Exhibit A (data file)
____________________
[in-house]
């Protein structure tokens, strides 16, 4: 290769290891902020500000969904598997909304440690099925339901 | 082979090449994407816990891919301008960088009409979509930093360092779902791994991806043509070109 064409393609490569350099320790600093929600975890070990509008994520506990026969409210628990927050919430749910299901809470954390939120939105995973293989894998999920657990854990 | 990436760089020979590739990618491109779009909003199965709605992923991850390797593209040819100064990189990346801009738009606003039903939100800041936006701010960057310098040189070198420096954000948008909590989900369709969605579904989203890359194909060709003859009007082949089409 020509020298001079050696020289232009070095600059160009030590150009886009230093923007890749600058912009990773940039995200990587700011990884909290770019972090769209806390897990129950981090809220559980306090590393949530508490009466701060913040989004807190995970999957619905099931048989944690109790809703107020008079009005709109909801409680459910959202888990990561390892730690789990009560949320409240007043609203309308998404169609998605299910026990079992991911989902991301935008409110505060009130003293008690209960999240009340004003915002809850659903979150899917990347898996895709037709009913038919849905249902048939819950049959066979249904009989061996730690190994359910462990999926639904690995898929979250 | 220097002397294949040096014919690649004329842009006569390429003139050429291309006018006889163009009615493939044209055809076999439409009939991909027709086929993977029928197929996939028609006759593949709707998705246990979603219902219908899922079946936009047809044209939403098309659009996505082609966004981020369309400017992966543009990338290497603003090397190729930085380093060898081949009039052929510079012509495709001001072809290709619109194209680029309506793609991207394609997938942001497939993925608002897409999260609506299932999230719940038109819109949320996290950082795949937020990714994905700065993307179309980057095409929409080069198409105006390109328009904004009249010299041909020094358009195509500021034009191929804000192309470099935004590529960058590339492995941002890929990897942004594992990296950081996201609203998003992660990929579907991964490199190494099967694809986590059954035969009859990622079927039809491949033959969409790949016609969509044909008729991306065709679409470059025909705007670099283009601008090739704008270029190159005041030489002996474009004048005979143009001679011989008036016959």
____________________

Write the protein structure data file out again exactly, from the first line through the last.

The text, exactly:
[in-house]
């Protein structure tokens, strides 16, 4: 290769290891902020500000969904598997909304440690099925339901 | 082979090449994407816990891919301008960088009409979509930093360092779902791994991806043509070109 064409393609490569350099320790600093929600975890070990509008994520506990026969409210628990927050919430749910299901809470954390939120939105995973293989894998999920657990854990 | 990436760089020979590739990618491109779009909003199965709605992923991850390797593209040819100064990189990346801009738009606003039903939100800041936006701010960057310098040189070198420096954000948008909590989900369709969605579904989203890359194909060709003859009007082949089409 020509020298001079050696020289232009070095600059160009030590150009886009230093923007890749600058912009990773940039995200990587700011990884909290770019972090769209806390897990129950981090809220559980306090590393949530508490009466701060913040989004807190995970999957619905099931048989944690109790809703107020008079009005709109909801409680459910959202888990990561390892730690789990009560949320409240007043609203309308998404169609998605299910026990079992991911989902991301935008409110505060009130003293008690209960999240009340004003915002809850659903979150899917990347898996895709037709009913038919849905249902048939819950049959066979249904009989061996730690190994359910462990999926639904690995898929979250 | 220097002397294949040096014919690649004329842009006569390429003139050429291309006018006889163009009615493939044209055809076999439409009939991909027709086929993977029928197929996939028609006759593949709707998705246990979603219902219908899922079946936009047809044209939403098309659009996505082609966004981020369309400017992966543009990338290497603003090397190729930085380093060898081949009039052929510079012509495709001001072809290709619109194209680029309506793609991207394609997938942001497939993925608002897409999260609506299932999230719940038109819109949320996290950082795949937020990714994905700065993307179309980057095409929409080069198409105006390109328009904004009249010299041909020094358009195509500021034009191929804000192309470099935004590529960058590339492995941002890929990897942004594992990296950081996201609203998003992660990929579907991964490199190494099967694809986590059954035969009859990622079927039809491949033959969409790949016609969509044909008729991306065709679409470059025909705007670099283009601008090739704008270029190159005041030489002996474009004048005979143009001679011989008036016959």